Fig. 36 shows the mechanism in the mixing step. The cog 166 of the cog wheel 165 has crushed the blister 162 containing the second medication or activating ingredient forcing the seal 163 to separate and the second medication or activating ingredient to flow into the first blister 161, popping it up to hold the volume of both blisters. Fig. 37 shows the strip with the mixed medication blister 161 advancing into the dispensing position under the plunger mechanism 170.
As shown in Fig. 38, the plunger 171 is activated by mechanisms as described herein, collapsing the blister 161 and dispensing the medication. The cog wheel 165 is positioned to compress the next blister 162, thus mixing the medications and move the next mixture under the plunger mechanism 170.
There are occasions when it is desirable to introduce medication to both sides of the nose or nostrils. It may be preferred to introduce the medication or medications simultaneously or sequentially. Additionally, each nostril may receive the same medication, or a different medication may be delivered to each side.
A preferred embodiment of a marking tip assembly 600 is shown in cross- section in Fig. 63. The assembly shown in the Figure is designed to be used as a disposable tip containing a dosage form. The assembly includes a cap 610, a dispensing tip 620, a dosage form 630 and an ink pad 640. The cap 610 forms a seal against the dispensing tip 620 along area 611 preventing the ink from drying prior to use. The dispensing tip 620 contains bayonet receptacles 621 for mating to a dispensing device 650 (shown in Fig. 65). The marking tip assembly of Fig. 63 is shown in perspective view in Fig. 64. In this view, the ears 612 are more clearly seen. These ears are useful for twisting the assembly in order to engage the bayonet receptacles 621 with the tabs 652.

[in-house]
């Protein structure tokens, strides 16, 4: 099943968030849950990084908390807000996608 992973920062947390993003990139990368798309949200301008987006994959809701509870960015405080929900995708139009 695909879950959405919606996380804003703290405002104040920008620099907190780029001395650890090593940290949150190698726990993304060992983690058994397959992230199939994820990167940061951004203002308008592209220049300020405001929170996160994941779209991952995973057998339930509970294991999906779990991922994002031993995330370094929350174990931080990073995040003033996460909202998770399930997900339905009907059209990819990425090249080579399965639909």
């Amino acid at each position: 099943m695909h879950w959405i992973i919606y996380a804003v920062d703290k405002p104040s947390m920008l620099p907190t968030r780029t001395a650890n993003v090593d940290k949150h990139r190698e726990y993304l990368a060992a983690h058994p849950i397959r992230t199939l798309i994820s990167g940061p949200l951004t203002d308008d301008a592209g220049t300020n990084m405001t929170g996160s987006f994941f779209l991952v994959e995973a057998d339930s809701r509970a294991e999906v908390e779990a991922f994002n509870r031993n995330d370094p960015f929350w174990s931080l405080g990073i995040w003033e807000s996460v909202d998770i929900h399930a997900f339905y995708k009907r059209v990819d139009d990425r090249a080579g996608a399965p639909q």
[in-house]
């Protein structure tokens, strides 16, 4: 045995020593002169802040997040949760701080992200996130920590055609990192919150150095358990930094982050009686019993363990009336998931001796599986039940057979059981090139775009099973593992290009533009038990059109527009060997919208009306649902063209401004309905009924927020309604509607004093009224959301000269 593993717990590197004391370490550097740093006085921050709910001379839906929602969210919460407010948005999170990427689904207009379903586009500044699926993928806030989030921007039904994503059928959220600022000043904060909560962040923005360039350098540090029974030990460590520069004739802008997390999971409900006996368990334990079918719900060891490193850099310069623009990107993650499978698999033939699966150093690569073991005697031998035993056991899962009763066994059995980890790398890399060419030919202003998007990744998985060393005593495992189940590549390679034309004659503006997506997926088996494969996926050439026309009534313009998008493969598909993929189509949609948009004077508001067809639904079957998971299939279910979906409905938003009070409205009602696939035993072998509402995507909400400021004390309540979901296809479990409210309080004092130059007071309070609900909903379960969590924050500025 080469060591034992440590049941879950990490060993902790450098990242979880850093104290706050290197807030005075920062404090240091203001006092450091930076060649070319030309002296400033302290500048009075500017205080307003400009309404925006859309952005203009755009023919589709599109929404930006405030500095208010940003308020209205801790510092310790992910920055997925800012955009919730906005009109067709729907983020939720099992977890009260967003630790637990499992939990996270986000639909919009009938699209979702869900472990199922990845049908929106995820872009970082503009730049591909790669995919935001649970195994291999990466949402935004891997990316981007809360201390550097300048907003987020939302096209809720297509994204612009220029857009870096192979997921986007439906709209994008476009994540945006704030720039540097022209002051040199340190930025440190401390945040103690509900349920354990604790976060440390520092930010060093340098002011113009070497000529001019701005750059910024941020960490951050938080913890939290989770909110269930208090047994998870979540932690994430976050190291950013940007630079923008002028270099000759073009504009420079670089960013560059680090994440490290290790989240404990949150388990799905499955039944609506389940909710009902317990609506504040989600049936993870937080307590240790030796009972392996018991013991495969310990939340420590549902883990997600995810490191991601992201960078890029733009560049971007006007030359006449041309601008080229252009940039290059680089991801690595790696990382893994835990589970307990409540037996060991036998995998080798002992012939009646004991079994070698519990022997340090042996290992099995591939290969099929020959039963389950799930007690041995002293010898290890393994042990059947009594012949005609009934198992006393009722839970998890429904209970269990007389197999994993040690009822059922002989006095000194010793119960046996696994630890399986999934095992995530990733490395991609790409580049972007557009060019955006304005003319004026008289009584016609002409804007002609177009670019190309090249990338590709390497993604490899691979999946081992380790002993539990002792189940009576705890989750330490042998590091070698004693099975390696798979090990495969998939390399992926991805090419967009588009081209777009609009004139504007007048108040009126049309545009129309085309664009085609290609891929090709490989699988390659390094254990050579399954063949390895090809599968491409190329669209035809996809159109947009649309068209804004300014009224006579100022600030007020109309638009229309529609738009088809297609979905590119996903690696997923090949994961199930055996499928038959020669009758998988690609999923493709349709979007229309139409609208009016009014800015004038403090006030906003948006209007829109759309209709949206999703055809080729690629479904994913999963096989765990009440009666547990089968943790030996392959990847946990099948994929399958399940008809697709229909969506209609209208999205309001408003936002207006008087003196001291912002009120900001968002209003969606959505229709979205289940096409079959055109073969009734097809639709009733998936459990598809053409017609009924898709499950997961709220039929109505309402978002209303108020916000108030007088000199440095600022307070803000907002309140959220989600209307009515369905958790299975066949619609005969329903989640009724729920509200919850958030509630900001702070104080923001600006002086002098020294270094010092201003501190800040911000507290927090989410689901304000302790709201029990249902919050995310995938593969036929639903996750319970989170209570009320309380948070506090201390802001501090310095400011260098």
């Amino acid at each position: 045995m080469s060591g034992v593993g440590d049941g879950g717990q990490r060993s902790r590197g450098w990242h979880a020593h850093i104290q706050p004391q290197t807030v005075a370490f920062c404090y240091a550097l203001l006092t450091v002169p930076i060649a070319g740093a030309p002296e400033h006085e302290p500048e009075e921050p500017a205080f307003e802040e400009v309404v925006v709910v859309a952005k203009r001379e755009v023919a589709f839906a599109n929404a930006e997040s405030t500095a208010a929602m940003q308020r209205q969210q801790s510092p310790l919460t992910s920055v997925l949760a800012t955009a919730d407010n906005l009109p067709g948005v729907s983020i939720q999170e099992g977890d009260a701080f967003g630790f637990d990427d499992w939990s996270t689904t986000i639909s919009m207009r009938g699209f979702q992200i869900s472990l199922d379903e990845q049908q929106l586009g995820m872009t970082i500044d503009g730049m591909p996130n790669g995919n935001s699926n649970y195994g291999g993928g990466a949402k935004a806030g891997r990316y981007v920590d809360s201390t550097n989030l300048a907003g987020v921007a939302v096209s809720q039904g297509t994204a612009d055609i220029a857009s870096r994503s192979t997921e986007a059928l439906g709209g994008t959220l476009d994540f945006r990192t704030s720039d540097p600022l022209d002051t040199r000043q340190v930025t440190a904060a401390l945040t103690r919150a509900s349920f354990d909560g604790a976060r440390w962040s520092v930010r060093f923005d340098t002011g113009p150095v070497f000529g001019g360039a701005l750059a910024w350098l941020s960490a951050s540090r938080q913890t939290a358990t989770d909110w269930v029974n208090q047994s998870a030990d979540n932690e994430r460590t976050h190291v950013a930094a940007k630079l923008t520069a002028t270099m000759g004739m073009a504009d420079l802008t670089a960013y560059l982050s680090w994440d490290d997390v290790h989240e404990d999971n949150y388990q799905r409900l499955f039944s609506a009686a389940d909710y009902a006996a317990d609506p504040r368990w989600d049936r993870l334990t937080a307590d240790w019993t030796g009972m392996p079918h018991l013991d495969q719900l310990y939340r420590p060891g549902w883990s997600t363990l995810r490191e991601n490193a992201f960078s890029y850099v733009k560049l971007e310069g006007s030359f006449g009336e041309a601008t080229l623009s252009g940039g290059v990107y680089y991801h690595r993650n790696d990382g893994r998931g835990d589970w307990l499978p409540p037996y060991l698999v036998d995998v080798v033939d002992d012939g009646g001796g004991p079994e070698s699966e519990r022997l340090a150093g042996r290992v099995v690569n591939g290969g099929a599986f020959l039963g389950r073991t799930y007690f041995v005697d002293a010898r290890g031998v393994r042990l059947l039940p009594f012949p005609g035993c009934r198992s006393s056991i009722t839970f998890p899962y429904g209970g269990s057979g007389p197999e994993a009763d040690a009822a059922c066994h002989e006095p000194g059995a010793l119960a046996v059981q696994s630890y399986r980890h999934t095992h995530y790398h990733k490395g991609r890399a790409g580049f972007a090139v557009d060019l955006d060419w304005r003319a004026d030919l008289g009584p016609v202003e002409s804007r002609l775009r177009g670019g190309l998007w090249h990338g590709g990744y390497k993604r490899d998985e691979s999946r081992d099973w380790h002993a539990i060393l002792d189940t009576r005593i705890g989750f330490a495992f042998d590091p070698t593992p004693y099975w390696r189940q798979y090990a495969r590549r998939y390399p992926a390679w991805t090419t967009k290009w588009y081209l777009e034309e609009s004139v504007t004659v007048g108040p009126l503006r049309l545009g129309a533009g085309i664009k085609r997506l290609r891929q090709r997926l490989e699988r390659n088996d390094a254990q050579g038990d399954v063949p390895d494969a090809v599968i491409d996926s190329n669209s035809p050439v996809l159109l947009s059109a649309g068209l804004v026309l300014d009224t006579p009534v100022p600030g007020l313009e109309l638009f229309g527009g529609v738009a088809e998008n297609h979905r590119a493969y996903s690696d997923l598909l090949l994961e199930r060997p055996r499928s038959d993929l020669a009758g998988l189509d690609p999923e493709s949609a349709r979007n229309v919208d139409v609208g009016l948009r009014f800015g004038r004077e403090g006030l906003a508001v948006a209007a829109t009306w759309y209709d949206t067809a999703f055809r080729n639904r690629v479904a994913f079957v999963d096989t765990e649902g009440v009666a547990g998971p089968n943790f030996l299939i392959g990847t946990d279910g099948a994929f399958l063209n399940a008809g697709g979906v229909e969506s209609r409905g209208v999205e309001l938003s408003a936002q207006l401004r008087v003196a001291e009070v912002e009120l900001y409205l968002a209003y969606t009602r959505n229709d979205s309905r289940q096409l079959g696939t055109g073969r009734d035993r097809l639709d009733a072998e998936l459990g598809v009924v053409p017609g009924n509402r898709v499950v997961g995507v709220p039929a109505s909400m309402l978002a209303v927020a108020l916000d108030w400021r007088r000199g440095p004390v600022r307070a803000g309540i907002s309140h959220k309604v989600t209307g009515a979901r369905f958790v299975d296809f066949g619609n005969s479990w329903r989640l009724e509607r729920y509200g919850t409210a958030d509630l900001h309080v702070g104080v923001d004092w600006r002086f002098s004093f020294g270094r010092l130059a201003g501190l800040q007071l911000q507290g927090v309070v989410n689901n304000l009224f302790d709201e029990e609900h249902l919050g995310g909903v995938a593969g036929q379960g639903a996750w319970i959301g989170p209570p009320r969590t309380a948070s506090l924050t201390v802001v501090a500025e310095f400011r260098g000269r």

Fig. 65 illustrates how the marking tip assembly 600 is installed on a dispensing device 650. The marking tip assembly 600 is placed on a protrusion 651 on the dispensing device 650 with bayonet receptacles aligned with tabs 652. When properly aligned the assembly is pressed down and twisted as shown by the arrows. The twist first locks the tip 620 to the dispensing device 650 and a further twist releases the cap 610 from the tip 620.
Fig. 66 shows the device ready to dispense with tip 620 in place on the dispensing device 650 and the cap removed. When the cap 610 is removed from the tip 620, the discharge opening 623 and the ink pad 640 are exposed. When the tip 620 is inserted into the patient's nostril, the ink pad 640 makes contact with the external rim of the nostril, leaving a mark.